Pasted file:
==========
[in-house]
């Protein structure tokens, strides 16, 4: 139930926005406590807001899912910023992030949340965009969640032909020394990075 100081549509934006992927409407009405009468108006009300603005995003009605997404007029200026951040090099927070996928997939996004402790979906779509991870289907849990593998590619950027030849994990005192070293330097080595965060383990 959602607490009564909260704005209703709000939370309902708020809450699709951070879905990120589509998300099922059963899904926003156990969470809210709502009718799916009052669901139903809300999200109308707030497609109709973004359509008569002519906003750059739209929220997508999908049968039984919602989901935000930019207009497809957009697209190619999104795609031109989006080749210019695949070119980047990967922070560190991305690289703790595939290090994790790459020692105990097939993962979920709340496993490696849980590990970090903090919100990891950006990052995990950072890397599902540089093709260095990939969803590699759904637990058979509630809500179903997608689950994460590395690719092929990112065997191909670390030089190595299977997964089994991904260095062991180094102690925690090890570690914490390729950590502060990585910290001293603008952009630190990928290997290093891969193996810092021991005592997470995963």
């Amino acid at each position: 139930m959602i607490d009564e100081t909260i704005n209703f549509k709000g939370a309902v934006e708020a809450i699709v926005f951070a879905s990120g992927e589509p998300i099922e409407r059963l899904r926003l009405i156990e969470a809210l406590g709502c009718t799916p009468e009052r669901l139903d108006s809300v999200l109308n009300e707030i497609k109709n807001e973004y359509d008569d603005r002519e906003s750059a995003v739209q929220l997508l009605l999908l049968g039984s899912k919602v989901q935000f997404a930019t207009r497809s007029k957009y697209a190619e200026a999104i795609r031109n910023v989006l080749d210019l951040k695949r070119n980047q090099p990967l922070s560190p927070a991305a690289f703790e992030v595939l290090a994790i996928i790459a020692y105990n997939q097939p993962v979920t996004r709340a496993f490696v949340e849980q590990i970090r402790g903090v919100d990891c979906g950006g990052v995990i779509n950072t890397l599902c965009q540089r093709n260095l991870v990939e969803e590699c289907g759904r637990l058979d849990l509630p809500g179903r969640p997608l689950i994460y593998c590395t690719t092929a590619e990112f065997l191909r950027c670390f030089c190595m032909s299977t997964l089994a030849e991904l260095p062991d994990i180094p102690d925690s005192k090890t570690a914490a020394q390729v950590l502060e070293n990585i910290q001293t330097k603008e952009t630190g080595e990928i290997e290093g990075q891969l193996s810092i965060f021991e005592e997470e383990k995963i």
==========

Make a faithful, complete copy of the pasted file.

[in-house]
């Protein structure tokens, strides 16, 4: 139930926005406590807001899912910023992030949340965009969640032909020394990075 100081549509934006992927409407009405009468108006009300603005995003009605997404007029200026951040090099927070996928997939996004402790979906779509991870289907849990593998590619950027030849994990005192070293330097080595965060383990 959602607490009564909260704005209703709000939370309902708020809450699709951070879905990120589509998300099922059963899904926003156990969470809210709502009718799916009052669901139903809300999200109308707030497609109709973004359509008569002519906003750059739209929220997508999908049968039984919602989901935000930019207009497809957009697209190619999104795609031109989006080749210019695949070119980047990967922070560190991305690289703790595939290090994790790459020692105990097939993962979920709340496993490696849980590990970090903090919100990891950006990052995990950072890397599902540089093709260095990939969803590699759904637990058979509630809500179903997608689950994460590395690719092929990112065997191909670390030089190595299977997964089994991904260095062991180094102690925690090890570690914490390729950590502060990585910290001293603008952009630190990928290997290093891969193996810092021991005592997470995963």
């Amino acid at each position: 139930m959602i607490d009564e100081t909260i704005n209703f549509k709000g939370a309902v934006e708020a809450i699709v926005f951070a879905s990120g992927e589509p998300i099922e409407r059963l899904r926003l009405i156990e969470a809210l406590g709502c009718t799916p009468e009052r669901l139903d108006s809300v999200l109308n009300e707030i497609k109709n807001e973004y359509d008569d603005r002519e906003s750059a995003v739209q929220l997508l009605l999908l049968g039984s899912k919602v989901q935000f997404a930019t207009r497809s007029k957009y697209a190619e200026a999104i795609r031109n910023v989006l080749d210019l951040k695949r070119n980047q090099p990967l922070s560190p927070a991305a690289f703790e992030v595939l290090a994790i996928i790459a020692y105990n997939q097939p993962v979920t996004r709340a496993f490696v949340e849980q590990i970090r402790g903090v919100d990891c979906g950006g990052v995990i779509n950072t890397l599902c965009q540089r093709n260095l991870v990939e969803e590699c289907g759904r637990l058979d849990l509630p809500g179903r969640p997608l689950i994460y593998c590395t690719t092929a590619e990112f065997l191909r950027c670390f030089c190595m032909s299977t997964l089994a030849e991904l260095p062991d994990i180094p102690d925690s005192k090890t570690a914490a020394q390729v950590l502060e070293n990585i910290q001293t330097k603008e952009t630190g080595e990928i290997e290093g990075q891969l193996s810092i965060f021991e005592e997470e383990k995963i």